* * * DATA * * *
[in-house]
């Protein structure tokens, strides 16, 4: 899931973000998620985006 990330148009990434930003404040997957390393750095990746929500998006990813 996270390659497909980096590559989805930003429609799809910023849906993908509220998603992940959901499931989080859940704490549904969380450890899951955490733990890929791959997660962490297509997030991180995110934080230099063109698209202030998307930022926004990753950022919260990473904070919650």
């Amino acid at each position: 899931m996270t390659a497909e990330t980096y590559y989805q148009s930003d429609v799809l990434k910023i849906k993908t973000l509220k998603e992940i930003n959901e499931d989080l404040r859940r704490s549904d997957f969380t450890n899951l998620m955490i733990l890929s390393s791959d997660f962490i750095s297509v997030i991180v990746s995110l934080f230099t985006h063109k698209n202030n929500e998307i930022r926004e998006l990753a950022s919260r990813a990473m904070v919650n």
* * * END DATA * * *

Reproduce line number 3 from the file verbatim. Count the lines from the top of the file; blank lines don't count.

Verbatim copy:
């Amino acid at each position: 899931m996270t390659a497909e990330t980096y590559y989805q148009s930003d429609v799809l990434k910023i849906k993908t973000l509220k998603e992940i930003n959901e499931d989080l404040r859940r704490s549904d997957f969380t450890n899951l998620m955490i733990l890929s390393s791959d997660f962490i750095s297509v997030i991180v990746s995110l934080f230099t985006h063109k698209n202030n929500e998307i930022r926004e998006l990753a950022s919260r990813a990473m904070v919650n």